This afternoon the Federal Communications Commission announced the results of its 700-MHz spectrum auction. While the Commission's anti-collusion rules prevent us from saying much at this point, one thing is clear: although Google didn't pick up any spectrum licenses, the auction produced a major victory for American consumers.
We congratulate the winners and look forward to a more open wireless world. As a result of the auction, consumers whose devices use the C-block of spectrum soon will be able to use any wireless device they wish, and download to their devices any applications and content they wish. Consumers soon should begin enjoying new, Internet-like freedom to get the most out of their mobile phones and other wireless devices.
We'll have more to say about the auction in the near future. Stay tuned.
So Google feels that American consumers won a major victory? That opinion is not shared by some analysts, who were hoping for a bigger variety of spectrum winners. Instead, the two largest wireless firms in the nation added to their bulk and power. In some respects, this means less choice in the long run for consumers.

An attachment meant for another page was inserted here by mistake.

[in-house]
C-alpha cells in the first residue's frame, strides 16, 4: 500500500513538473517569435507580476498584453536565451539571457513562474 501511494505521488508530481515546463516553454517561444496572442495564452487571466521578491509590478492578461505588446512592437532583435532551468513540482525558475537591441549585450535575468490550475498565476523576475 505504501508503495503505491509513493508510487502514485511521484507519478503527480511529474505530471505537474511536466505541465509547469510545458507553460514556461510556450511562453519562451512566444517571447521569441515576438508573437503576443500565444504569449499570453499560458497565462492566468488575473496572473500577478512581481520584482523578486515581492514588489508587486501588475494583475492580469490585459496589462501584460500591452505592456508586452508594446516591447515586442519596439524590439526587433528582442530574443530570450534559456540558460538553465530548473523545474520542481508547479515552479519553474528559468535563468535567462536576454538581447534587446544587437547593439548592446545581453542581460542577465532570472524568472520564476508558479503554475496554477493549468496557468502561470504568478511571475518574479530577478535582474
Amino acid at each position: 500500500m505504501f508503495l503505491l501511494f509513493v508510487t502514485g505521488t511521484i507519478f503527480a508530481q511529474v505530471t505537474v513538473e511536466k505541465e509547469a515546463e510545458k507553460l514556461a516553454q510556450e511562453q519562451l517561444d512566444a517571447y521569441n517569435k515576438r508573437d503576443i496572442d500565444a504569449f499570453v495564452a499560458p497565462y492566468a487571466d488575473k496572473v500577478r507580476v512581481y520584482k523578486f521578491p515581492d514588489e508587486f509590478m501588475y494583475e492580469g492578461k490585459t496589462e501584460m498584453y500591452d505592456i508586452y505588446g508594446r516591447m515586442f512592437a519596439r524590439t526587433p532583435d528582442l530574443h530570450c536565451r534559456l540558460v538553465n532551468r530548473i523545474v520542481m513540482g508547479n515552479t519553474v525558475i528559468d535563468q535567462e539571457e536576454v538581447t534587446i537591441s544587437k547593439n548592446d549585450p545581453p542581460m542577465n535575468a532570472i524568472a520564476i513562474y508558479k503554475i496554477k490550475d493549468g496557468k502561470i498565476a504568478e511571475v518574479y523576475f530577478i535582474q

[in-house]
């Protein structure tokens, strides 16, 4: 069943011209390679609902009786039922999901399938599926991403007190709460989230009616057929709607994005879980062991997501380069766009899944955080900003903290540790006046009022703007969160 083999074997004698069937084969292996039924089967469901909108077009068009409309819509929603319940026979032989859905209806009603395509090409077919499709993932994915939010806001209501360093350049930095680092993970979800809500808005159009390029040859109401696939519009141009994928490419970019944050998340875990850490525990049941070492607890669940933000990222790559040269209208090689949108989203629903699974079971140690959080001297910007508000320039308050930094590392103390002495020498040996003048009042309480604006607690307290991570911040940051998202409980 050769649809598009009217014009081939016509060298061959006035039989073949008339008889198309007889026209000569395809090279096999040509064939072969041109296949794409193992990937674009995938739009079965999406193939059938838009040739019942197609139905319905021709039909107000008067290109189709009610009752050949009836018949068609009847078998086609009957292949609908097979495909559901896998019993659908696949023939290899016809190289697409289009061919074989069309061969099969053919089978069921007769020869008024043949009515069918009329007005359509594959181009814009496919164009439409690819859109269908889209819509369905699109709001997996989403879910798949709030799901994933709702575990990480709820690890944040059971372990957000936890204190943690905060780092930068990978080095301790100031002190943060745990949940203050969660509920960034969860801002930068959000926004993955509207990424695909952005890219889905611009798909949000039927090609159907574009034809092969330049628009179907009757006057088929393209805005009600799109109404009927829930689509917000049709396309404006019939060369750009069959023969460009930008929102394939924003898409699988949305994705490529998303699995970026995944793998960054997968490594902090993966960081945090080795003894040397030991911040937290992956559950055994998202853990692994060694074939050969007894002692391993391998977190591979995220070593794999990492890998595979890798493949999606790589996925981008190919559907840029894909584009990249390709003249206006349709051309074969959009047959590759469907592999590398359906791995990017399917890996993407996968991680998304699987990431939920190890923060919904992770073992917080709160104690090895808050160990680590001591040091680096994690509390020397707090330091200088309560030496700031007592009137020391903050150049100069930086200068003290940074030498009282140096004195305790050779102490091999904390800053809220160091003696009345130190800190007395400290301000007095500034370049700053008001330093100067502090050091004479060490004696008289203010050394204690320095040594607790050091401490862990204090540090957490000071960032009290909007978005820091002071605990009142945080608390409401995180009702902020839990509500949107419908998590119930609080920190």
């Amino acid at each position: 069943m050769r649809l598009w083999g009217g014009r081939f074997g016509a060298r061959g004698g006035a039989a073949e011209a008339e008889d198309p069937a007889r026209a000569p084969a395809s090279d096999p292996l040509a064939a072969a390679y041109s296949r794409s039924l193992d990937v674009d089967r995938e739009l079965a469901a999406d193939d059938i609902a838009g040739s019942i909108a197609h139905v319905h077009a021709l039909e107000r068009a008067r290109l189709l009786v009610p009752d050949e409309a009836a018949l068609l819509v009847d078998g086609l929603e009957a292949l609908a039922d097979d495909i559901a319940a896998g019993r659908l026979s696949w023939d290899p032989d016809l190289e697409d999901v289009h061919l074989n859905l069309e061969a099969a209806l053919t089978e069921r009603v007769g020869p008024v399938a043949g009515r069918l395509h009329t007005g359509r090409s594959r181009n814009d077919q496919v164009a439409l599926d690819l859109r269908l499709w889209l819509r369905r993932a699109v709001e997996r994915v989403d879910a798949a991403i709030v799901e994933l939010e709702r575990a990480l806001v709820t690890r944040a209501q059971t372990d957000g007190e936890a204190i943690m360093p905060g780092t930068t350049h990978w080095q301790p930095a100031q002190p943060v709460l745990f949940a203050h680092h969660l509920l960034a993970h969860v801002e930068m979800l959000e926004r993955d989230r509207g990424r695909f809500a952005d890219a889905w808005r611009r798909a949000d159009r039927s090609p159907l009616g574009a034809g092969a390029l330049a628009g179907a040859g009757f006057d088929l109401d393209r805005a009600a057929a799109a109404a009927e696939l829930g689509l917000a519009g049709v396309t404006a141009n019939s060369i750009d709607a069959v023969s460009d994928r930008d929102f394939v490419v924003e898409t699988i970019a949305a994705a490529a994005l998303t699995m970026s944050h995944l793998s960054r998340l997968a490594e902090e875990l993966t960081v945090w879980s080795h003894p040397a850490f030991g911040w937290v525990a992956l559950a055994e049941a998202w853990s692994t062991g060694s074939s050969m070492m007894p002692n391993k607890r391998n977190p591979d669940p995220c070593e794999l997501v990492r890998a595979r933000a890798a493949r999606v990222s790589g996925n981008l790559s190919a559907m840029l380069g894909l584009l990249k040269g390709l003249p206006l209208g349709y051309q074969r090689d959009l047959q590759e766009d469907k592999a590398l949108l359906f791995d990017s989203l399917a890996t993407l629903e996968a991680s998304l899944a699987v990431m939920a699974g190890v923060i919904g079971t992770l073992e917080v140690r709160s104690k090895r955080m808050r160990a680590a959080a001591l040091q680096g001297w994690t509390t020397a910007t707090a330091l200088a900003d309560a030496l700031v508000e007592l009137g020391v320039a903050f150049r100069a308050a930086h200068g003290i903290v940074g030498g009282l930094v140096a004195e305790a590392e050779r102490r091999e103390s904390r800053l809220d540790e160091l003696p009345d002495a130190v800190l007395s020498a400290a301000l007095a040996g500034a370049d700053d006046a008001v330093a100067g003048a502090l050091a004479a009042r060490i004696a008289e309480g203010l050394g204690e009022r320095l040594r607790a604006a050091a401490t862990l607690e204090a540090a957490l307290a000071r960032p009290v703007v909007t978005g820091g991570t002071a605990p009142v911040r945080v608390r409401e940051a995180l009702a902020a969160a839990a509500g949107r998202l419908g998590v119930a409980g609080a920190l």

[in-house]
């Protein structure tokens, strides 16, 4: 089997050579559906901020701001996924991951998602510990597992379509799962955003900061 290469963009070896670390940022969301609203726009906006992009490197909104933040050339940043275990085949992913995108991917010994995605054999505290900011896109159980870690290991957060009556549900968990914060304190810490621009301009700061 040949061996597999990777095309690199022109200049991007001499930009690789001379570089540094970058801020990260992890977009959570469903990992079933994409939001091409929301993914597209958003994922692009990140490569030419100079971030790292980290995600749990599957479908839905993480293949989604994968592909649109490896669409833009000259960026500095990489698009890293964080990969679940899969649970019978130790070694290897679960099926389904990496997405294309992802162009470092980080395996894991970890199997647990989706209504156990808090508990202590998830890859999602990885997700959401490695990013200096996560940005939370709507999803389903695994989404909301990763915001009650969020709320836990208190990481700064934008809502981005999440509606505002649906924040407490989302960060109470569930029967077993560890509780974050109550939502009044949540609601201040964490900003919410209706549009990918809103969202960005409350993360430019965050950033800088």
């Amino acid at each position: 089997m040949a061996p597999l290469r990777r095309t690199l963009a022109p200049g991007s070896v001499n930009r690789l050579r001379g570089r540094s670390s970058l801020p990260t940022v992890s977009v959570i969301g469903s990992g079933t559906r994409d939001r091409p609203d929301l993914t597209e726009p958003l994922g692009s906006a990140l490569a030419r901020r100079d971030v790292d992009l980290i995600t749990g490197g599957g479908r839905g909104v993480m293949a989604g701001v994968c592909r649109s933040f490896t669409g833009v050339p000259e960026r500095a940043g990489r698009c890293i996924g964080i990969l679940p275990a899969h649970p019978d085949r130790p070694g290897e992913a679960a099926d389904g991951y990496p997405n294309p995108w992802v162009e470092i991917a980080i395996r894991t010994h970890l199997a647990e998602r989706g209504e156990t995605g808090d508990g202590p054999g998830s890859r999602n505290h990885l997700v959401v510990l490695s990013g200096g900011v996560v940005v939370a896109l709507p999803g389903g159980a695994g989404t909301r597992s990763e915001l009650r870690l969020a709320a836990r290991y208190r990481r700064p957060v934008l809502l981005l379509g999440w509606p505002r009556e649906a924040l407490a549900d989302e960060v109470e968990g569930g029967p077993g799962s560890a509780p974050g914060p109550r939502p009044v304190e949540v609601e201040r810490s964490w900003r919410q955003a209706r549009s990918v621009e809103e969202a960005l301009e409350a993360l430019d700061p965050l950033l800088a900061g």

As reported back before the auction begun, Google never intended to win the spectrum in the first place. There's just no way it was really going to make the investment to build and operate a wireless network on its own. Google is an ad company, not a network company. Running a network would be too far a departure from its core competencies. But by bidding in the auction, Google forced Verizon to shell out the cash necessary to grant open access to devices and applications on portions of the spectrum.
Google will be all too happy to provide those devices and applications with its forthcoming Android platform. Google may not have won spectrum, but it won the right to use Verizon's spectrum. In the end, that's all Google probably wanted.